Hibiscus chlorotic ringspot
Hibiscus chlorotic ringspot carmovirus
Widespread. Tropics and subtropics of Asia, North and South America, Oceania. It is recorded from Fiji and Solomon Islands. The virus was first found in the ornamental Hibiscus rosa-sinensis, and then found throughout the Pacific in Abelmoschus manihot (bele, aibeka, sliperi cabbage), during UNDP/FAO surveys of the 1980s.
Bele, (aibika, island cabbage or sliperi kabis, Abelmoschus manihot), and the ornamental Hibiscus rosa-sinensis. A number of plant species used for virus detection in labs are hosts, including cotton and French bean, but there is no record of these plants being infected in the field.
Patches of light green occur, scatted amongst the normal dark green of the leaves. These areas are sometimes large, and seen easily (Photo 1), or very faint, and difficult to detect. When mixtures of pale and dark green occur on leaves they are called mosaics or mottles. The word "chlorotic" in the name refers to the overall yellowness of the leaves. Ringspots occur on the ornamental Hibiscus, but are uncommon on bele. The ringspots are pale green circles, 2-3 mm diameter.
The main method of spread of the virus is on cuttings used for planting, but it can also be spread in sap from infected plants if it makes contact with those that are healthy. Transfer on knives and secateurs is also a possibility. However, the importance of spread in sap is unknown.
The virus is not spread in seed. Other, similar viruses are spread by beetles, and also by a soilborne fungus, but their importance in the spread of Hibiscus chlorotic ringspot virus is unknown.
Symptoms are common wherever bele is grown, but little is known about the effect of the virus on plant growth. Damage is probably slight. Growers rarely recognise symptoms of this disease, suggesting that its overall impact is small. However, there is always the possibility of more severe symptoms if plants become infected by Hibiscus chlorotic ringspot virus and other viruses at the same time.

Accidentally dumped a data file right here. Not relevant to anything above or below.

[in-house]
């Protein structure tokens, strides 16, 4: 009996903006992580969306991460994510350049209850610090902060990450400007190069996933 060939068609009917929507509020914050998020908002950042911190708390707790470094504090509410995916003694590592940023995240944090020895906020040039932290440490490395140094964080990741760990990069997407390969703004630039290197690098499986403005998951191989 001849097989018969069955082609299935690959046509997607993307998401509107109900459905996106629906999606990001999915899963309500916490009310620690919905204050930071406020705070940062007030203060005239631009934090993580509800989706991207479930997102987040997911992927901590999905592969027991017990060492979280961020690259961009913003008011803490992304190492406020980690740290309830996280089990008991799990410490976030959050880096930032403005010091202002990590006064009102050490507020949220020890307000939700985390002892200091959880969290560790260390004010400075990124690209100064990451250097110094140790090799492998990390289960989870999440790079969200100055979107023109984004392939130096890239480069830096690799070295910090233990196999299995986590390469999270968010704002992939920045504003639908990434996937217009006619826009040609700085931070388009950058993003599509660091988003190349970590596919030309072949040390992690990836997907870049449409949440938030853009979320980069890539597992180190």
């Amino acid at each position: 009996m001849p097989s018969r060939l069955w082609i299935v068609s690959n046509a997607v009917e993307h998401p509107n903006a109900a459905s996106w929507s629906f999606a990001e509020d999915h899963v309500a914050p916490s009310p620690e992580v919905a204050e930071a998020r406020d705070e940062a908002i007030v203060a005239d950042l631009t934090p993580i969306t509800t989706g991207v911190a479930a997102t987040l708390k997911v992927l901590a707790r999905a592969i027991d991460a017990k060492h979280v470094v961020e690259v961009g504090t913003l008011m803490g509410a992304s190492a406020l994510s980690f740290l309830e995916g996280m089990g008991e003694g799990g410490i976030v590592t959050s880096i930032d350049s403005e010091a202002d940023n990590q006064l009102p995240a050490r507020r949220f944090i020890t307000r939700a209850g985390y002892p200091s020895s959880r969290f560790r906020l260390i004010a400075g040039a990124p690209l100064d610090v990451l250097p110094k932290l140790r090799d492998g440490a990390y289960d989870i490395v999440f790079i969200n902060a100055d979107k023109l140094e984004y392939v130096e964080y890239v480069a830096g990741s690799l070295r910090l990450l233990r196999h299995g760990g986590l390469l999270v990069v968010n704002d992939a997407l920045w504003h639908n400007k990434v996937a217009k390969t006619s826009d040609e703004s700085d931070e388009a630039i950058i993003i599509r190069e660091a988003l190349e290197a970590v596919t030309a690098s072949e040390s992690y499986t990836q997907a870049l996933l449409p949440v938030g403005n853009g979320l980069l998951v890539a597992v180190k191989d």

Look for the yellow-pale green patterns on the leaves, but note that plants can, at times, appear symptomless; this means that the leaves appear healthy, even though they are infection by the virus. Look for ringspots on ornamental Hibiscus.
Tissue culture can be used to produce plants that are free from virus. The technique involves growing the smallest part of the shoot tip where leaves and stems develop. The shoot tip is cut out, placed on a sterile tissue culture medium and grown into a new plant. If done properly, there is a chance that the plant is free of virus, but to make sure it has to be tested.
Hibiscus cabbage plants from Papua New Guinea and Fiji are available from the SPC Centre for Pacific Crops and Trees (CePaCT). The plants from Papua New Guinea were introduced to Fiji as seed, and then tested for their nutritional quality, before being treated to remove Hibiscus chlorotic ringspot virus. The plants were grown from meristems and tested for virus.
Hibiscus chlorotic ringspot virus is not seedborne, so plants from seed will be free from virus. However, flowering and seed set is not common in Albelmoschus, and even if it were, the seedlings will not be the same as their parents genetically. Nevertheless, the large number of varieties in Papua New Guinea and other countries of Melanesia are likely to have originated as seedlings selected by farmers. Therefore, seed offers a way of obtaining healthy plants from which selections can be made for further propagation.
AUTHORS Helen Tsatsia & Grahame Jackson
Produced with support from the Australian Centre for International Agricultural Research under project PC/2010/090: Strengthening integrated crop management research in the Pacific Islands in support of sustainable intensification of high-value crop production, implemented by the University of Queensland and the Secretariat of the Pacific Community.
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